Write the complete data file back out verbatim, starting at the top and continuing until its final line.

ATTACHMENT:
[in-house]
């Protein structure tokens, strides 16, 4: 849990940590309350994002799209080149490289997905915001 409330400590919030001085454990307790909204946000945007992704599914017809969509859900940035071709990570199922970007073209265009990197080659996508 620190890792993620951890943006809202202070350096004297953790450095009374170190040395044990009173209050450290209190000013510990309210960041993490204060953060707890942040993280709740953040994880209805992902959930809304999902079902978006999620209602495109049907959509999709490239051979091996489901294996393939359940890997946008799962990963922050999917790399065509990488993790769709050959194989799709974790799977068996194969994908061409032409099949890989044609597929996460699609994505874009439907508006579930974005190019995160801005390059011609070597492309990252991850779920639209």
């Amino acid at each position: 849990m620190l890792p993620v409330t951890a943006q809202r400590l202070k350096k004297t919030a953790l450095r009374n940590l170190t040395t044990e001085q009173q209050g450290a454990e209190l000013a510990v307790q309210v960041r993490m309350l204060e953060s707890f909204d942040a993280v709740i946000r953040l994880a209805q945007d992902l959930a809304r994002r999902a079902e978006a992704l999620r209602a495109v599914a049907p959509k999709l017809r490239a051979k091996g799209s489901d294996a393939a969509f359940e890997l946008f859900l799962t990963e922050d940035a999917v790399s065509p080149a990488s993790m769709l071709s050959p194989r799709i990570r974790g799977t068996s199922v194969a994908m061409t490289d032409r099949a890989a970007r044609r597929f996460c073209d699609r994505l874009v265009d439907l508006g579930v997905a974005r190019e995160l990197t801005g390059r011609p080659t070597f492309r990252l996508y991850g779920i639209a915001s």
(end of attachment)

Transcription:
[in-house]
């Protein structure tokens, strides 16, 4: 849990940590309350994002799209080149490289997905915001 409330400590919030001085454990307790909204946000945007992704599914017809969509859900940035071709990570199922970007073209265009990197080659996508 620190890792993620951890943006809202202070350096004297953790450095009374170190040395044990009173209050450290209190000013510990309210960041993490204060953060707890942040993280709740953040994880209805992902959930809304999902079902978006999620209602495109049907959509999709490239051979091996489901294996393939359940890997946008799962990963922050999917790399065509990488993790769709050959194989799709974790799977068996194969994908061409032409099949890989044609597929996460699609994505874009439907508006579930974005190019995160801005390059011609070597492309990252991850779920639209």
């Amino acid at each position: 849990m620190l890792p993620v409330t951890a943006q809202r400590l202070k350096k004297t919030a953790l450095r009374n940590l170190t040395t044990e001085q009173q209050g450290a454990e209190l000013a510990v307790q309210v960041r993490m309350l204060e953060s707890f909204d942040a993280v709740i946000r953040l994880a209805q945007d992902l959930a809304r994002r999902a079902e978006a992704l999620r209602a495109v599914a049907p959509k999709l017809r490239a051979k091996g799209s489901d294996a393939a969509f359940e890997l946008f859900l799962t990963e922050d940035a999917v790399s065509p080149a990488s993790m769709l071709s050959p194989r799709i990570r974790g799977t068996s199922v194969a994908m061409t490289d032409r099949a890989a970007r044609r597929f996460c073209d699609r994505l874009v265009d439907l508006g579930v997905a974005r190019e995160l990197t801005g390059r011609p080659t070597f492309r990252l996508y991850g779920i639209a915001s």